Did Stuart Heritage keep it together when he cooked crumble for his longtime crush on her new TV show The Taste?
Things are not going to plan. After harbouring an intergalactically huge crush on her for longer than I care to remember, I'm now sitting in the same room as Nigella Lawson. This would be the greatest moment of my life, except she's sitting next to a surly Frenchman, and I'm pretty sure he hates me.
Nigella and the Frenchman – a chef called Ludo Lefebvre – are, along with Anthony Bourdain, the judges on Channel 4's upcoming new cookery competition The Taste. Already a moderate success in America, The Taste is best summarised as one part MasterChef to one part The Voice. Contestants cook dishes, and are judged on a single spoonful. Eventually, presumably, someone wins something.
Reading on mobile? Click to view
I'm here on a press day, seeing how the format works by trying it out for myself. These things are usually enjoyably zero-stake affairs, where nobody tries because nobody wins. But this time, the stress of meeting Nigella – not to mention the angry Frenchman – means I'm cacking myself. And that means I've started babbling.
"Why are you staring at me?" I gibber at Ludo. "You're very intimidating. Has anyone ever told you how intimidating you are? Why aren't you blinking? Do you have a condition? I like your tattoos. Where did you …" Ludo cuts me off by silently pointing at his temple. This means he's either thinking or that he wants me dead. It's hard to tell.
I've made them an apple and loganberry crumble and custard. As they are visitors to this country, I wanted Bourdain and Lefebvre to try something traditionally British. Also, the recipe is quite easy and I only had 45 minutes. The cooking itself was quite stressful – the counter was too small, the scales and timer didn't work, I hadn't worked out how to get any of it on to the poxy spoons – but it was nothing compared to the judging.
My heart beating in my chest, I sat down in front of Nigella, Ludo and Anthony. They stared at my slate, splodged with dodgy custard and molten fruit. They put the spoons into their mouths. And then …
And then they were quite nice, actually. Nigella, repaying my years of infatuation, was the first to compliment my crumble. Bourdain – who, for all his famed edge, has basically softened and aged into Elliott Gould – told me that he didn't like puddings, but that he'd happily eat mine in a restaurant.
And then Ludo. I have a feeling that Ludo will be the breakout star of The Taste, given that he is singularly the most intimidating man who has ever walked the face of the Earth. He'd only eaten half of the crumble. But after a moment's contemplation, he nodded and ate the rest. He asked if it was my own recipe, then displayed aggressive disbelief when I told him it was. He complimented the state of my custard. "Do you want more of it? I made loads. I can go and get some for you if you want. I can put it in a glass. Would you like a glass of custard?" I babbled. Apparently, Ludo did not want a glass of custard.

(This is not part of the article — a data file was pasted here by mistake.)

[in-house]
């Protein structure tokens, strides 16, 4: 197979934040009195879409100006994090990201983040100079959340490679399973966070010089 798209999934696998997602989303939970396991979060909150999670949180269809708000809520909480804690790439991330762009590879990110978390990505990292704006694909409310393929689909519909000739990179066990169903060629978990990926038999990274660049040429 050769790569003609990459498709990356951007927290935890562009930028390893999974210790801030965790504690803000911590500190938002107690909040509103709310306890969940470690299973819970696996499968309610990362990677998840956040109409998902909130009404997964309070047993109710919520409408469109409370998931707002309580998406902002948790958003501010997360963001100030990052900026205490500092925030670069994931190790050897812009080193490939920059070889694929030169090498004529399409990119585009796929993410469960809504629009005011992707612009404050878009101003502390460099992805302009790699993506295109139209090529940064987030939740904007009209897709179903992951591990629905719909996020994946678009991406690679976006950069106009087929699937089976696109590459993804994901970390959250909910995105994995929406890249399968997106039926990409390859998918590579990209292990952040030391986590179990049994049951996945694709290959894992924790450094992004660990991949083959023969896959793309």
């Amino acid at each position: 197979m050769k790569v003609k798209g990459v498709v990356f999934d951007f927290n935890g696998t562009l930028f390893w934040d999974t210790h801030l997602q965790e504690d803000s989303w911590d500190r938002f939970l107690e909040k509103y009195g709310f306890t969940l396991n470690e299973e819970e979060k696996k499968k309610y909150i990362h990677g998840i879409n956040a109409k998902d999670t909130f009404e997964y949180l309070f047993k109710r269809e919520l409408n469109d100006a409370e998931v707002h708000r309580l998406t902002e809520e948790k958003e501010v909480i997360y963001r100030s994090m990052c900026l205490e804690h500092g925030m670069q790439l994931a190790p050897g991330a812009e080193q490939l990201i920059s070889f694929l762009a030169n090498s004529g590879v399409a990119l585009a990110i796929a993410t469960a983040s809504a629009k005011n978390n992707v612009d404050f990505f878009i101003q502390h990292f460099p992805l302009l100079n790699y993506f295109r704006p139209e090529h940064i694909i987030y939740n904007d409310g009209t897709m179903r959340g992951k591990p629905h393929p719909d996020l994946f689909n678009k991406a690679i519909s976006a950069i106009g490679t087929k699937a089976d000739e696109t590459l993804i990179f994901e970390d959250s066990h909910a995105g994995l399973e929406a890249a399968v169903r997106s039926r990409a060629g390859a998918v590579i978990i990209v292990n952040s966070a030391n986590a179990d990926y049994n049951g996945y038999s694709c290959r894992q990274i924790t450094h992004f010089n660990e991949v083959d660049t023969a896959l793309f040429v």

Nigella explained the show's format. Like The Voice, she explained that the judges are also mentors. If only one of them liked your food, they would become your mentor. If two liked your spoon, they would duke it out to mentor you. Nigella explained that I'd found myself in a threeway. "If this was the real show, we'd now have to convince you to join us."
"Do it!" I bellowed. "Fight for me!" So they did. Bourdain, polishing up a monologue he'd clearly used before, leaned across the table and told me he could see into my soul. Nigella declared herself to be a champion of good food like mine. Ludo muttered something indecipherable. With a predictability that sickened even myself, I chose Nigella. "We could make such beautiful food together," she cooed. I turned bright red, shouted "Fhrhrfhrhfrh" at her and ran away like a bloody schoolboy.
So The Taste, then. If my experience is any indication, it's just like MasterChef, except you get to spectacularly blow it with people you fancy.
Stuart's apple and loganberry crumble and custard
For the filling
300g braeburn apples
30g unsalted butter
30g golden caster sugar
Half a lemon, juiced
1 tsp vanilla paste
1 tsp cinnamon
For the crumble
120g plain flour
60g unsalted butter, softened
60g demerara sugar
For the custard
150ml whole milk
150ml double cream
1 tsp vanilla paste
2 egg yolks
25g caster sugar
Heat the oven to 200C/400F/gas mark 6.
Peel, core and chop the apples. Melt the butter and sugar in a saucepan until it just starts to form a caramel. Add the apples and cook until they begin to break down. Add the loganberries, lemon juice, vanilla and cinnamon. Cook for another five minutes, pour into ovenproof dish, then set aside.
Mix the flour and butter with your fingers until they resemble breadcrumbs. Add the sugar, mix it together, sprinkle it on top of the filling and then bake for 20 minutes.
Pour the milk, cream and vanilla into a saucepan and heat until simmering. Remove from the heat.
Mix the egg yolks and sugar with an electric whisk. Slowly pour the hot milk mixture over the egg and whisk hard. Return to the saucepan. Heat gently, stirring, until it thickens.
• The Taste begins on 7 January on Channel 4.